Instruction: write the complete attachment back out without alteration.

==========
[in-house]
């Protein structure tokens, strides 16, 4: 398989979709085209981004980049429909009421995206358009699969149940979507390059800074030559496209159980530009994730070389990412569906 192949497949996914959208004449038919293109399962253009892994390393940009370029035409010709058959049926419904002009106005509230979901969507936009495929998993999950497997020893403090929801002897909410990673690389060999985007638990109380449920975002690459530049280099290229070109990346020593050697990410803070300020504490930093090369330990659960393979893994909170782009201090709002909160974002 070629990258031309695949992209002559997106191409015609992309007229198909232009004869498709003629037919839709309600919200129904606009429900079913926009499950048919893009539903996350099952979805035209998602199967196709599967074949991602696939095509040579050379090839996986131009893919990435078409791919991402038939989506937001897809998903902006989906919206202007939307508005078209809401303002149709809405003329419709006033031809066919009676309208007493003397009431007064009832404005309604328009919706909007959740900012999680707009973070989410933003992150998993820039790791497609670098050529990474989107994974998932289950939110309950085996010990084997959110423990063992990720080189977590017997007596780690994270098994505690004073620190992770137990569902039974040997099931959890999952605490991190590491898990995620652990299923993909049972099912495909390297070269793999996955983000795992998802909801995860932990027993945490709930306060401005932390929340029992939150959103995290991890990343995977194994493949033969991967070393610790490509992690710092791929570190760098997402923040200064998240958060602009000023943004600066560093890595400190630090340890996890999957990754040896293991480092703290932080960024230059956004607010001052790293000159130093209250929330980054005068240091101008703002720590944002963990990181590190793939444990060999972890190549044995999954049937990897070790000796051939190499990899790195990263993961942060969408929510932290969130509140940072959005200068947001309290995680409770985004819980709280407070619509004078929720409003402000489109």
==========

[in-house]
């Protein structure tokens, strides 16, 4: 398989979709085209981004980049429909009421995206358009699969149940979507390059800074030559496209159980530009994730070389990412569906 192949497949996914959208004449038919293109399962253009892994390393940009370029035409010709058959049926419904002009106005509230979901969507936009495929998993999950497997020893403090929801002897909410990673690389060999985007638990109380449920975002690459530049280099290229070109990346020593050697990410803070300020504490930093090369330990659960393979893994909170782009201090709002909160974002 070629990258031309695949992209002559997106191409015609992309007229198909232009004869498709003629037919839709309600919200129904606009429900079913926009499950048919893009539903996350099952979805035209998602199967196709599967074949991602696939095509040579050379090839996986131009893919990435078409791919991402038939989506937001897809998903902006989906919206202007939307508005078209809401303002149709809405003329419709006033031809066919009676309208007493003397009431007064009832404005309604328009919706909007959740900012999680707009973070989410933003992150998993820039790791497609670098050529990474989107994974998932289950939110309950085996010990084997959110423990063992990720080189977590017997007596780690994270098994505690004073620190992770137990569902039974040997099931959890999952605490991190590491898990995620652990299923993909049972099912495909390297070269793999996955983000795992998802909801995860932990027993945490709930306060401005932390929340029992939150959103995290991890990343995977194994493949033969991967070393610790490509992690710092791929570190760098997402923040200064998240958060602009000023943004600066560093890595400190630090340890996890999957990754040896293991480092703290932080960024230059956004607010001052790293000159130093209250929330980054005068240091101008703002720590944002963990990181590190793939444990060999972890190549044995999954049937990897070790000796051939190499990899790195990263993961942060969408929510932290969130509140940072959005200068947001309290995680409770985004819980709280407070619509004078929720409003402000489109």